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Vestibular and optokinetic nystagmus (OKN) of monkeys were induced by platform and visual surround rotation. Vision prolonged per-rotatory nystagmus and cancelled or reduced post-rotatory nystagmus recorded in darkness. Presumably, activity stored during OKN summed with activity arising in the semicircular canals. The limit of summation was about 120(More)
1. We studied the contribution of the individual semicircular canals to the generation of horizontal and torsional eye movements in cynomolgus monkeys. Eye movements were elicited by sinusoidal rotation about a vertical (gravitational) axis at 0.2 Hz with the animals tilted in various attitudes of static forward or backward pitch. The gains of the(More)
We studied the role of the nucleus of the optic tract (NOT) in adapting the gain of the angular vestibulo-ocular reflex (aVOR) in rhesus and cynomolgus monkeys using lesions and temporary inactivation with muscimol. The aVOR gain was adaptively reduced by forced sinusoidal rotation (0.25 Hz, 60 degrees/s) in a self-stationary visual surround, i.e., a visual(More)
Off-vertical axis rotation in darkness induces a perception of body motion which lasts as long as rotation continues. Perceived body motion is the combination of two simultaneous displacements. The most easily perceived is a translation without rotation along a conical path, at the frequency of the actual rotation. Meanwhile, the subjects feel as if they(More)
We determined whether head position with regard to gravity is an important context for angular vestibuloocular reflex (aVOR) gain adaptation. Vertical aVOR gains were adapted with monkeys upright or on side by rotating the animals about an interaural axis in phase or out of phase with the visual surround for 4 h. When aVOR gains were adapted with monkeys(More)
1. Velocity characteristics of optokinetic nystagmus (OKN) and optokinetic after-nystagmus (OKAN) induced by constant velocity full field rotation were studied in rhesus monkeys. A technique is described for estimating the dominant time constant of slow phase velocity curves and of monotonically changing data. Time constants obtained by this technique were(More)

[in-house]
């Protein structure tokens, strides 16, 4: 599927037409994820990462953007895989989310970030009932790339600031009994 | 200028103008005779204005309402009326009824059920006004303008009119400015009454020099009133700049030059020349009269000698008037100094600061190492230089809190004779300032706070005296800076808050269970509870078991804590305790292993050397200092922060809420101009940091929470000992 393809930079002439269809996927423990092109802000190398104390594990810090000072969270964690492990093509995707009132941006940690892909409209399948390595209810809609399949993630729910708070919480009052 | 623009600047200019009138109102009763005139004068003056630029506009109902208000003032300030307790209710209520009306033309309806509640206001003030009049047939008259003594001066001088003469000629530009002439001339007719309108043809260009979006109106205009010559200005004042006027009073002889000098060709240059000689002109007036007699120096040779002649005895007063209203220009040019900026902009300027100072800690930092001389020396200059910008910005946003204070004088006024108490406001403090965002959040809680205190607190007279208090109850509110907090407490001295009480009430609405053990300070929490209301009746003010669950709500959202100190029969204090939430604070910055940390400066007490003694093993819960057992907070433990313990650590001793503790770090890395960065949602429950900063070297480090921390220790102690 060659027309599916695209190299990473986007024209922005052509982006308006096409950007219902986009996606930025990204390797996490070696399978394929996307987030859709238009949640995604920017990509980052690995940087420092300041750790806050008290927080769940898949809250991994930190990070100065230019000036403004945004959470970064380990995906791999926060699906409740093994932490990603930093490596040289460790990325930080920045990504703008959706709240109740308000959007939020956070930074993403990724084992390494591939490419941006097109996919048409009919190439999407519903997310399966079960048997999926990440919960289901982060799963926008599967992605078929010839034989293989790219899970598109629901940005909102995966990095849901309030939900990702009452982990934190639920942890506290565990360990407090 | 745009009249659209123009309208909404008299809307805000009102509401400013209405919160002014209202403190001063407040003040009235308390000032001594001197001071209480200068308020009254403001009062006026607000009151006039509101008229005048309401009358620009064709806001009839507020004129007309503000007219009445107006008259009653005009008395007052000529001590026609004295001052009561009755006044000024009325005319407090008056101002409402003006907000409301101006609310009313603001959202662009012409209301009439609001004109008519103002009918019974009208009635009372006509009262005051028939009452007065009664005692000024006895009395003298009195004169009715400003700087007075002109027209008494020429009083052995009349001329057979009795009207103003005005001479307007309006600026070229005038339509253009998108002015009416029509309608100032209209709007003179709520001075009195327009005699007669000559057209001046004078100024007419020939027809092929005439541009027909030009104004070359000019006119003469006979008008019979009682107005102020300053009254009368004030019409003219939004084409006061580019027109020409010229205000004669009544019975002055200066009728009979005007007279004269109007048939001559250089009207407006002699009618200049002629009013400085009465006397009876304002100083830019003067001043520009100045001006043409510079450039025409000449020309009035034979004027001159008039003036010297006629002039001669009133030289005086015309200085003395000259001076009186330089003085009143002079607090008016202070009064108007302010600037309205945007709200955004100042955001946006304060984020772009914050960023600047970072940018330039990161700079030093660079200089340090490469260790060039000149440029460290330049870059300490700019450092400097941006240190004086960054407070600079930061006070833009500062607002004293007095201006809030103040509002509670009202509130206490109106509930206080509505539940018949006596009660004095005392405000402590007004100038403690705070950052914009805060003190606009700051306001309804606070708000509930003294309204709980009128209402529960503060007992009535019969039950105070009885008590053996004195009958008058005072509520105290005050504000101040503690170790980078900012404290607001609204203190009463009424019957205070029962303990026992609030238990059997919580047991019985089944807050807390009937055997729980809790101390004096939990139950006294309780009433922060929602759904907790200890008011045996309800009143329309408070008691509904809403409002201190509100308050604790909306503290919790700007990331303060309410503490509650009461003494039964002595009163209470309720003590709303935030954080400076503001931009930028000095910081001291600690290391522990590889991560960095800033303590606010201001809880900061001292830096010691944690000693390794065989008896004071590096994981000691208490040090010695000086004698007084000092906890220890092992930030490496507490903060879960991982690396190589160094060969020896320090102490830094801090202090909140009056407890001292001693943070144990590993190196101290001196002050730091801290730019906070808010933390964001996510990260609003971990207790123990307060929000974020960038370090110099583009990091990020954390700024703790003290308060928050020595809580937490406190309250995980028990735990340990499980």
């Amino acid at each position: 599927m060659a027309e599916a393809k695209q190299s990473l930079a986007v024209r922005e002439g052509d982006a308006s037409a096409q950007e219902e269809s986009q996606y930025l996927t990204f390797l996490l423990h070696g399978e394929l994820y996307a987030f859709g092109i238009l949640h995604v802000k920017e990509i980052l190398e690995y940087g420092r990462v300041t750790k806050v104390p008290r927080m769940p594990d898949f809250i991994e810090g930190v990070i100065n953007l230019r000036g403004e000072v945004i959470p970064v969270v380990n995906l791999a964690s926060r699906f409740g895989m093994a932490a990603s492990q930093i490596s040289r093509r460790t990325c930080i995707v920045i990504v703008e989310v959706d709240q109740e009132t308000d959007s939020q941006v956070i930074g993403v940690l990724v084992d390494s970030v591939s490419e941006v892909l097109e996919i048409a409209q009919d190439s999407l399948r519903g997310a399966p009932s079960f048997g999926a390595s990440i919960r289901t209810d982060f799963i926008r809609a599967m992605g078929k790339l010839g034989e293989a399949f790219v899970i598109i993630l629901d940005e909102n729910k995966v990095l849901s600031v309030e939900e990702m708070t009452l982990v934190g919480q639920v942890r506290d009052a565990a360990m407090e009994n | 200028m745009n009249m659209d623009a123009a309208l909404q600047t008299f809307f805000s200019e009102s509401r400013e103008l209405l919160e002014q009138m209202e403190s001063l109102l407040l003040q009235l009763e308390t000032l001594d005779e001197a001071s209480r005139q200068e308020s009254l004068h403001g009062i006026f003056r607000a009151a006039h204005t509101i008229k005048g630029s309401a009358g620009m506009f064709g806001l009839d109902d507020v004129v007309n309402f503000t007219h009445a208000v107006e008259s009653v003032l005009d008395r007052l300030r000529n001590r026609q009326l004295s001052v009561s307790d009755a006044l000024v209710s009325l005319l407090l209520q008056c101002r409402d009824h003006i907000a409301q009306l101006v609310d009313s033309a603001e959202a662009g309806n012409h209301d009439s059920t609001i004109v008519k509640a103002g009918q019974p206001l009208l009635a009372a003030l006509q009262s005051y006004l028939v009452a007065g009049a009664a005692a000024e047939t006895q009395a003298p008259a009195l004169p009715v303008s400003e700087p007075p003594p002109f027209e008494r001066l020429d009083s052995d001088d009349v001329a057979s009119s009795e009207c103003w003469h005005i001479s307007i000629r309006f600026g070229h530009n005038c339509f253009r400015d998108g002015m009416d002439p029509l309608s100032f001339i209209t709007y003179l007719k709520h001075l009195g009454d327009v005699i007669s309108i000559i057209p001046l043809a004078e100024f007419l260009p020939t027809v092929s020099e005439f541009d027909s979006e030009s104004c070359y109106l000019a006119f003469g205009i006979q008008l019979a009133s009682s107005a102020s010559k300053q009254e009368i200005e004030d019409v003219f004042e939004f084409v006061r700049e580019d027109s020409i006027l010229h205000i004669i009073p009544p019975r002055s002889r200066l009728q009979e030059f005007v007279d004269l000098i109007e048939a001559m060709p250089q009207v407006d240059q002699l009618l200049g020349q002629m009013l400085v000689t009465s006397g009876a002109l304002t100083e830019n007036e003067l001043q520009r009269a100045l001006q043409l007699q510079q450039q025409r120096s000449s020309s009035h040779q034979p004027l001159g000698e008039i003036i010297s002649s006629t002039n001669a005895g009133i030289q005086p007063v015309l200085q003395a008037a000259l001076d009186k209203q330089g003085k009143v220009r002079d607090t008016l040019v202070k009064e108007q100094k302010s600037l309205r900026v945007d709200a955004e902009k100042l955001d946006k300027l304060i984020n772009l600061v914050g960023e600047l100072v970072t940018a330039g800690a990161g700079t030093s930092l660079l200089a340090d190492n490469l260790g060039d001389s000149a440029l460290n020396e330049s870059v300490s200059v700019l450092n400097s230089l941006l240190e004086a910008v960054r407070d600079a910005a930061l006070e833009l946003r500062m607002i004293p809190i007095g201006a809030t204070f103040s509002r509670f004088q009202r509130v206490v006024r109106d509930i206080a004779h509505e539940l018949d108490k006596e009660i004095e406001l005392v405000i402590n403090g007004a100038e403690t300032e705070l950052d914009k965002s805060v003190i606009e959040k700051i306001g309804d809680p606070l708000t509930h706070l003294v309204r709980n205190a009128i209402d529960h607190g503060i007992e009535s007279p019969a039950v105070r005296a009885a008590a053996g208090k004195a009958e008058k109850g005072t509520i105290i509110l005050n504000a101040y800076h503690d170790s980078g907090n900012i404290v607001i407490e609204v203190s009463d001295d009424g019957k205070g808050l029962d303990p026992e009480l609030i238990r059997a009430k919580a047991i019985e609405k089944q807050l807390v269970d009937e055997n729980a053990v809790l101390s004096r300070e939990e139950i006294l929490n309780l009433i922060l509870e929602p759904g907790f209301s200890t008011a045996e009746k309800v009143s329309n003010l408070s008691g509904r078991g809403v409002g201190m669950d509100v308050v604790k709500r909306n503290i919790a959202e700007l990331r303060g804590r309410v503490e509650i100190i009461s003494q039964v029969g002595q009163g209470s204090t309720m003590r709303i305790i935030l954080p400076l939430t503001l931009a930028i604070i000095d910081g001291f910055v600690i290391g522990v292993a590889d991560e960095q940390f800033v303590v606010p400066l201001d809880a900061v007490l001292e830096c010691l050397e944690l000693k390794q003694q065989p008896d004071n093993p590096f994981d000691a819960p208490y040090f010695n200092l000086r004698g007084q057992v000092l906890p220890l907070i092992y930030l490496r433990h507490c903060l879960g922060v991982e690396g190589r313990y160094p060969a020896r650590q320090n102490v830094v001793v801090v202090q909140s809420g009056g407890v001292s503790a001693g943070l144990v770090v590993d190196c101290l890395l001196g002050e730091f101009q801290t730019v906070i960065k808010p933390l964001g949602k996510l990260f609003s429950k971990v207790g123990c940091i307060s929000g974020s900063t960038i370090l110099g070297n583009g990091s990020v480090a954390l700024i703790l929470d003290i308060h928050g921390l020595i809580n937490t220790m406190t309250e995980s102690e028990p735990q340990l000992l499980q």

Trunk and head movements were characterized over a wide range of walking speeds to determine the relationship between stride length, stepping frequency, vertical head translation, pitch rotation of the head, and pitch trunk rotation as a function of gait velocity. Subjects (26-44 years old) walked on a linear treadmill at velocities of 0.6-2.2 m/s. The head(More)
During the 1998 Neurolab mission (STS-90), four astronauts were exposed to interaural and head vertical (dorsoventral) linear accelerations of 0.5 g and 1 g during constant velocity rotation on a centrifuge, both on Earth and during orbital space flight. Subjects were oriented either left-ear-out or right-ear-out (Gy centrifugation), or lay supine along the(More)
Vertical head and eye coordination was studied as a function of viewing distance during locomotion. Vertical head translation and pitch movements were measured using a video motion analysis system (Optotrak 3020). Vertical eye movements were recorded using a video-based pupil tracker (Iscan). Subjects (five) walked on a linear treadmill at a speed of 1.67(More)
Dynamics and kinematics of the angular vestibulo-ocular reflex in monkey: effects of canal plugging. J. Neurophysiol. 80: 3077-3099, 1998. Horizontal and roll components of the angular vestibulo-ocular reflex (aVOR) were elicited by sinusoidal rotation at frequencies from 0.2 Hz (60 degrees/s) to 4.0 Hz ( approximately 6 degrees/s) in cynomolgus monkeys.(More)